The quantum breakthrough that could revolutionize computing

Twenty years ago, other scientists told Winfried Hensinger that developing a powerful quantum computer was impossible. He has now fabricated the system that he believes will prove them wrong.

Scientists have taken another step toward making multitasking “quantum” computers, more powerful than today’s most advanced supercomputers.

Quantum computers take advantage of the strange qualities of subatomic particles. The so-called quantum particles can be in two places at the same time and also strangely connected, even if they are separated by millions of kilometers.

A team at the University of Sussex transferred quantum information between computer chips at record speed and precision.

Computer scientists have been trying to build an efficient quantum computer for more than 20 years. Companies like Google, IBM, and Microsoft have developed simple machines.

But, according to Professor Winfried Hensinger, who led the research at the University of Sussex, the new breakthrough opens the way to systems capable of solving complex real-world problems that the best computers we have today are incapable of.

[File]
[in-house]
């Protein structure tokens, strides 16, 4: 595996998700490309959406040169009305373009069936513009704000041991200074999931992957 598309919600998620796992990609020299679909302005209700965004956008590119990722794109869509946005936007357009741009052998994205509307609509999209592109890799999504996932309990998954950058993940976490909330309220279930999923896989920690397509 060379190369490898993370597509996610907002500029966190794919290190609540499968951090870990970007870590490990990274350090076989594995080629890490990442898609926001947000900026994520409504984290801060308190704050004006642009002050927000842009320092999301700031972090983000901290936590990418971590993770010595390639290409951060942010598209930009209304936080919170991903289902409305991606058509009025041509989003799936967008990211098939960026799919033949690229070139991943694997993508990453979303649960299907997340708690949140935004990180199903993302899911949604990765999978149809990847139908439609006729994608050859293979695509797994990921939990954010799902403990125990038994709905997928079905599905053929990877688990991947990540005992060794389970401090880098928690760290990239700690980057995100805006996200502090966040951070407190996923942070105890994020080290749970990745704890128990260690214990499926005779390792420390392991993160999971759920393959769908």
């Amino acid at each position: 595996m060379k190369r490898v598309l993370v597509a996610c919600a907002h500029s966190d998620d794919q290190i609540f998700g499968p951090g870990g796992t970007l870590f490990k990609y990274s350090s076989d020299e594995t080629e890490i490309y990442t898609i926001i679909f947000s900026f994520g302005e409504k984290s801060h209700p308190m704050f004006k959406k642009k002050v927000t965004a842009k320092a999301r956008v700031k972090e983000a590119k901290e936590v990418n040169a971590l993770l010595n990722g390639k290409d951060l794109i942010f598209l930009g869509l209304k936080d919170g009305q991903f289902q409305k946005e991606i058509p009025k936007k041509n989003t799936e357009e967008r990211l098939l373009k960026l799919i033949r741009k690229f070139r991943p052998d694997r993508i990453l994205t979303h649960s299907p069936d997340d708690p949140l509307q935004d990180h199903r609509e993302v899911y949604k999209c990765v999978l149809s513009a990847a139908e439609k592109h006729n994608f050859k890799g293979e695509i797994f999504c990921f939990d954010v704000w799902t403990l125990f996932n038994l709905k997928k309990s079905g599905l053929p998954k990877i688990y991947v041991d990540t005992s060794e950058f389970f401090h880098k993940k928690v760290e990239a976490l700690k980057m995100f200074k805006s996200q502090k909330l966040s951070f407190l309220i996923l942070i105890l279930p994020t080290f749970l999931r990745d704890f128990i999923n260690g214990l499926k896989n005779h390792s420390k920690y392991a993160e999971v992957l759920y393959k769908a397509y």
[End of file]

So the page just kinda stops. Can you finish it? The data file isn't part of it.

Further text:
“Right now we have quantum computers with very simple microchips,” he explains.

“What we have achieved here is the ability to make powerful quantum computers capable of solving some of the most important problems for industries and society.”

in two places at once

Computers today solve problems linearly, one calculation at a time. In the quantum realm, particles can be in two places at the same time, and researchers want to take advantage of this property to develop computers capable of performing multiple calculations simultaneously.

Quantum particles can also be millions of kilometers away and be strangely connected, mirroring each other’s actions instantly. Again, this could be used to develop more powerful computers.

One problem has been the need to transfer quantum information between chips quickly and reliably: the information is degraded and errors are introduced.

But Professor Hensinger’s team has made a breakthrough, published in the journal Nature Communications, that may have cleared that hurdle.

The team has developed a system capable of transporting information from one chip to another with a reliability of 99.999993% at record speeds.

According to the researchers, this shows that, in principle, the chips could be put together to create a more powerful quantum computer.

Professor Michael Cuthbert, director of the newly created National Center for Quantum Computing in Didcot, Oxfordshire, and independent of the Sussex research group, called the breakthrough “a really important step.”

However, he specified that it is necessary to continue working to develop practical systems.

“To build the kind of quantum computer that will be needed in the future, you start by connecting chips the size of your thumbnail to something the size of a dinner plate.

The Sussex group has shown that you can get the stability and speed you need to take that step.”

PhD student Sahra Kulmiya, who conducted the Sussex experiment, said the team is up for the challenge of taking the technology to the next level.